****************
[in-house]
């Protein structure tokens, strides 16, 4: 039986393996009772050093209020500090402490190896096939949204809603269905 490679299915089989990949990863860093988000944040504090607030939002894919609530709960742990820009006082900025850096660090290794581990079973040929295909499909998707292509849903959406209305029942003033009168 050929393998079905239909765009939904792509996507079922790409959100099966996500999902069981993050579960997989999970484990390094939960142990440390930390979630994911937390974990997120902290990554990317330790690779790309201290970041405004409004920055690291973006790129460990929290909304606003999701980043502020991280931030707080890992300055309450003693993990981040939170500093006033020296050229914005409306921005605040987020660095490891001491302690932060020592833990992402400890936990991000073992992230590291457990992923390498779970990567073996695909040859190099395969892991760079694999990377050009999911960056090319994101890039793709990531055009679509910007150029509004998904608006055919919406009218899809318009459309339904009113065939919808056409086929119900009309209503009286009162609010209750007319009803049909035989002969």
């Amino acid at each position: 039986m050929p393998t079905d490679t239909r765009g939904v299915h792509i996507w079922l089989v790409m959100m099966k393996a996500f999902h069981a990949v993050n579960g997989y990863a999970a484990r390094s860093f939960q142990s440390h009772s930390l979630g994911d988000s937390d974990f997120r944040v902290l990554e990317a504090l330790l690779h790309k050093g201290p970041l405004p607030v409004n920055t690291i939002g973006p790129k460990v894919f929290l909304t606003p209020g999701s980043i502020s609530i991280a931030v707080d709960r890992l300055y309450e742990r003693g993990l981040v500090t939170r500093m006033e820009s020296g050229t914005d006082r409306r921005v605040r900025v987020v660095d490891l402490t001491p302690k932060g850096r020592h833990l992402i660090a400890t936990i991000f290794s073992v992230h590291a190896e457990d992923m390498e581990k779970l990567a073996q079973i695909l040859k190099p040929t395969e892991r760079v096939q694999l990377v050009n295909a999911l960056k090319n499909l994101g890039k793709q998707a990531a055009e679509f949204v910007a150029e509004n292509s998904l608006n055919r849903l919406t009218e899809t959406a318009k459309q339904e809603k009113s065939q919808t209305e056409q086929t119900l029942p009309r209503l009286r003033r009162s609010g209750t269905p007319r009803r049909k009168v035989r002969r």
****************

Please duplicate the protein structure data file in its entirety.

[in-house]
């Protein structure tokens, strides 16, 4: 039986393996009772050093209020500090402490190896096939949204809603269905 490679299915089989990949990863860093988000944040504090607030939002894919609530709960742990820009006082900025850096660090290794581990079973040929295909499909998707292509849903959406209305029942003033009168 050929393998079905239909765009939904792509996507079922790409959100099966996500999902069981993050579960997989999970484990390094939960142990440390930390979630994911937390974990997120902290990554990317330790690779790309201290970041405004409004920055690291973006790129460990929290909304606003999701980043502020991280931030707080890992300055309450003693993990981040939170500093006033020296050229914005409306921005605040987020660095490891001491302690932060020592833990992402400890936990991000073992992230590291457990992923390498779970990567073996695909040859190099395969892991760079694999990377050009999911960056090319994101890039793709990531055009679509910007150029509004998904608006055919919406009218899809318009459309339904009113065939919808056409086929119900009309209503009286009162609010209750007319009803049909035989002969």
């Amino acid at each position: 039986m050929p393998t079905d490679t239909r765009g939904v299915h792509i996507w079922l089989v790409m959100m099966k393996a996500f999902h069981a990949v993050n579960g997989y990863a999970a484990r390094s860093f939960q142990s440390h009772s930390l979630g994911d988000s937390d974990f997120r944040v902290l990554e990317a504090l330790l690779h790309k050093g201290p970041l405004p607030v409004n920055t690291i939002g973006p790129k460990v894919f929290l909304t606003p209020g999701s980043i502020s609530i991280a931030v707080d709960r890992l300055y309450e742990r003693g993990l981040v500090t939170r500093m006033e820009s020296g050229t914005d006082r409306r921005v605040r900025v987020v660095d490891l402490t001491p302690k932060g850096r020592h833990l992402i660090a400890t936990i991000f290794s073992v992230h590291a190896e457990d992923m390498e581990k779970l990567a073996q079973i695909l040859k190099p040929t395969e892991r760079v096939q694999l990377v050009n295909a999911l960056k090319n499909l994101g890039k793709q998707a990531a055009e679509f949204v910007a150029e509004n292509s998904l608006n055919r849903l919406t009218e899809t959406a318009k459309q339904e809603k009113s065939q919808t209305e056409q086929t119900l029942p009309r209503l009286r003033r009162s609010g209750t269905p007319r009803r049909k009168v035989r002969r």